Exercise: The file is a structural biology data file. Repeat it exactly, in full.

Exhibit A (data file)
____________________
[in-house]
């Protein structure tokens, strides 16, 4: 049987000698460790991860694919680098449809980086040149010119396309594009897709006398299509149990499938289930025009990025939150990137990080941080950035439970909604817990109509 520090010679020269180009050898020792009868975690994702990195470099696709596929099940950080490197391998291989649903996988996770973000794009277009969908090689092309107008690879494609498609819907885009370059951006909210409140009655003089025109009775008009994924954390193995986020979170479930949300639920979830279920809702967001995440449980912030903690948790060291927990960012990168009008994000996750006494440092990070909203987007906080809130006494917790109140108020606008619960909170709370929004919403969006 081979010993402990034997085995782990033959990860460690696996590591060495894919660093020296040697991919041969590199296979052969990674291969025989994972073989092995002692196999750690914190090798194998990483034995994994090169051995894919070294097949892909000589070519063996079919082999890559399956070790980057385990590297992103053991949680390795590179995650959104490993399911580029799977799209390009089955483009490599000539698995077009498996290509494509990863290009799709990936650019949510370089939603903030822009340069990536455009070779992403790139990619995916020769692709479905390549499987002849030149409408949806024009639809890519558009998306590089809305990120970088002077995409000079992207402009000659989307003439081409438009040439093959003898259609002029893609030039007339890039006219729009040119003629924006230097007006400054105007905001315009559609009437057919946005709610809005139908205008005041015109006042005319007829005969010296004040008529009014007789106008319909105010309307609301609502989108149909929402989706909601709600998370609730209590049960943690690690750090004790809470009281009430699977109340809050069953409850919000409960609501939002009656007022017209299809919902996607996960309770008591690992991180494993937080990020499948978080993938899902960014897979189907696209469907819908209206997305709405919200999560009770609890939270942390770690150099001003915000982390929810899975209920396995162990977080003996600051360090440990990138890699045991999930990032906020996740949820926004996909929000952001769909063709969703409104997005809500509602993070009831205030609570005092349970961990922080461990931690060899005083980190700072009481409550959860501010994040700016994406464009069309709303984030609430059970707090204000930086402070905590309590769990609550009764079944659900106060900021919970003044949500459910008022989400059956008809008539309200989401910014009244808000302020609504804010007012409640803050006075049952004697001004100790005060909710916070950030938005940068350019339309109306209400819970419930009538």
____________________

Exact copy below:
[in-house]
């Protein structure tokens, strides 16, 4: 049987000698460790991860694919680098449809980086040149010119396309594009897709006398299509149990499938289930025009990025939150990137990080941080950035439970909604817990109509 520090010679020269180009050898020792009868975690994702990195470099696709596929099940950080490197391998291989649903996988996770973000794009277009969908090689092309107008690879494609498609819907885009370059951006909210409140009655003089025109009775008009994924954390193995986020979170479930949300639920979830279920809702967001995440449980912030903690948790060291927990960012990168009008994000996750006494440092990070909203987007906080809130006494917790109140108020606008619960909170709370929004919403969006 081979010993402990034997085995782990033959990860460690696996590591060495894919660093020296040697991919041969590199296979052969990674291969025989994972073989092995002692196999750690914190090798194998990483034995994994090169051995894919070294097949892909000589070519063996079919082999890559399956070790980057385990590297992103053991949680390795590179995650959104490993399911580029799977799209390009089955483009490599000539698995077009498996290509494509990863290009799709990936650019949510370089939603903030822009340069990536455009070779992403790139990619995916020769692709479905390549499987002849030149409408949806024009639809890519558009998306590089809305990120970088002077995409000079992207402009000659989307003439081409438009040439093959003898259609002029893609030039007339890039006219729009040119003629924006230097007006400054105007905001315009559609009437057919946005709610809005139908205008005041015109006042005319007829005969010296004040008529009014007789106008319909105010309307609301609502989108149909929402989706909601709600998370609730209590049960943690690690750090004790809470009281009430699977109340809050069953409850919000409960609501939002009656007022017209299809919902996607996960309770008591690992991180494993937080990020499948978080993938899902960014897979189907696209469907819908209206997305709405919200999560009770609890939270942390770690150099001003915000982390929810899975209920396995162990977080003996600051360090440990990138890699045991999930990032906020996740949820926004996909929000952001769909063709969703409104997005809500509602993070009831205030609570005092349970961990922080461990931690060899005083980190700072009481409550959860501010994040700016994406464009069309709303984030609430059970707090204000930086402070905590309590769990609550009764079944659900106060900021919970003044949500459910008022989400059956008809008539309200989401910014009244808000302020609504804010007012409640803050006075049952004697001004100790005060909710916070950030938005940068350019339309109306209400819970419930009538």